While the 3-inch iPhone/Touch screens are only half the size of a Kindle's, they're sharp and back-lighted (a feature the Kindle lacks), handy when it's dark and a reading lamp isn't an option. The multifunctional Apple devices are also easier on the pocket in two respects. You can enjoy e-books on the go without spending $360 to buy the Kindle or toting an extra device that weighs 10.2 ounces and measures 8 x 5.3 in. x 0.36 inches.

The e-books have been optimized for the Kindle's screen, which means photos and other graphics are in black and white. But I found the text and images reasonably sharp and easy to read. (Click on the image at right for a closer look at what an Amazon e-book looks like on my Touch.)

Since the Apple devices lack buttons, you turn pages with a swipe of your finger, which you'll do more frequently than on the Kindle since their screens are so small. And you'll want to adjust your Apple's screen settings to avoid the hassle of unlocking it every time you pause on a page for more than a minute.

But tapping once on the Apple touch screens produce the essential controls at the bottom of the displays for adjusting font size, jumping to other pages, and marking pages. (See image above.) One very convenient feature for those with more than one Kindle reader is WhisperSync. It remembers where you left off reading for each book, and lets you resume where you left off even if you switch to another device.

Downloading books on an Apple takes slightly more work than on a Kindle, though. You have to first order the book on Amazon's site (with your Amazon account) using the Safari browser, then launch the Kindle app to read it after it downloads. That took about a minute over our reasonably fast broadband connection.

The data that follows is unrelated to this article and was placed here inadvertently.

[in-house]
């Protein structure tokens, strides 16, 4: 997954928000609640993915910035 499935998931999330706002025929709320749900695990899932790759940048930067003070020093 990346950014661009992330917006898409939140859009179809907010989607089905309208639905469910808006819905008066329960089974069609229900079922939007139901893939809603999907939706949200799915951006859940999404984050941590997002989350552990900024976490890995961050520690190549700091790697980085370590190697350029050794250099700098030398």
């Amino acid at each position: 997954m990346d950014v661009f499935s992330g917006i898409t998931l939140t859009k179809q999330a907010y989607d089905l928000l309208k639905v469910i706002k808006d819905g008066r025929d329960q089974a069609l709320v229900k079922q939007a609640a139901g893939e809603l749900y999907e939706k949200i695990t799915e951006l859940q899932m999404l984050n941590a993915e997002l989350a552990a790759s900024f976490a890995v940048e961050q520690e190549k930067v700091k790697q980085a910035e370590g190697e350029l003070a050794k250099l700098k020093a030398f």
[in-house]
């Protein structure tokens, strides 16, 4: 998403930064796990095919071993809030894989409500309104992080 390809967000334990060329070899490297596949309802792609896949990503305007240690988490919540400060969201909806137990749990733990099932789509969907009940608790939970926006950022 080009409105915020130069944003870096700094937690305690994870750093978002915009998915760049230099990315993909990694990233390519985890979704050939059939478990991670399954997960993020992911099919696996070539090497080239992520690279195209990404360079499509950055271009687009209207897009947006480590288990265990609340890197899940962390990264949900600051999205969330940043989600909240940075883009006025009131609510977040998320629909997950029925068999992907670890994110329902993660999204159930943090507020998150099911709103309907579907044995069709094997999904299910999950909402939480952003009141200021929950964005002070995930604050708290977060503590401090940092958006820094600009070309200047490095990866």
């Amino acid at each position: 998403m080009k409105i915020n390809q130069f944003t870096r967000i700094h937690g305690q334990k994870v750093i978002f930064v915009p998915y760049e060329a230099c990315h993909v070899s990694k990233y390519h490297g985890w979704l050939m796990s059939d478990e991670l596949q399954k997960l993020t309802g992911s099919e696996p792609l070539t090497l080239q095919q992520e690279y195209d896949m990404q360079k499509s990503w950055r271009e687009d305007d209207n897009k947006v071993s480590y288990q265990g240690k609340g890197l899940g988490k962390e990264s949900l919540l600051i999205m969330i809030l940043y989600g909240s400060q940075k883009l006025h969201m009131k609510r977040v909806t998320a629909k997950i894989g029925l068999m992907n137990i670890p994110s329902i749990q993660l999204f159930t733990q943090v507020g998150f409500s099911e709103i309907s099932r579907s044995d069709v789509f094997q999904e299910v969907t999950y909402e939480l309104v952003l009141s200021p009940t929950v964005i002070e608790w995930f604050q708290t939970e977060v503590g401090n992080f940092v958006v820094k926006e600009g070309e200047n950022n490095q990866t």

—Mike Gikas

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PMA ’09: Fujifilm’s FinePix F200 EXR has a sensor for all scenes

Fujifilm-F200EXR

Although it was announced last year, many at the show were taking a closer look at Fujifilm's new compact digital camera, the 12-megapixel FinePix F200 EXR, $400, which includes a 5x optical zoom lens, wide-angle capability and a 3-inch LCD. All are respectable features and specs, but it's the large Fujifilm Super CCD EXR sensor that is getting most of the buzz.

Using a feature called EXR mode, you can adapt the sensor to the subject you're shooting. There are three modes: high sensitivity and low noise; wide dynamic range; and high resolution. If you're shooting in low light, for example, you'd switch the sensor to high sensitivity and low noise to capture the image without using a flash. If you're shooting in bright sunlight, where there are subjects both in sunlight and in shadows, you can switch to the wide dynamic range setting to better handle the extremes. Lastly, you use the high-resolution mode for full 12-megapixel resolution. What this implies is that the low noise and dynamic range modes don’t capture images at full resolution. In fact, both modes cut the resolution in half, leaving you with just a 6-megapixel image.

In addition to the ability to set this sensor setting yourself, the F200 EXR has an EXR Auto mode that makes the decision for you on which mode to select. On the LCD screen, you'll see one of three symbols indicating which mode has been selected: HR (high resolution), DR (wide dynamic range) and SN (high sensitivity and low noise).

The camera is available in stores now.

—Terry Sullivan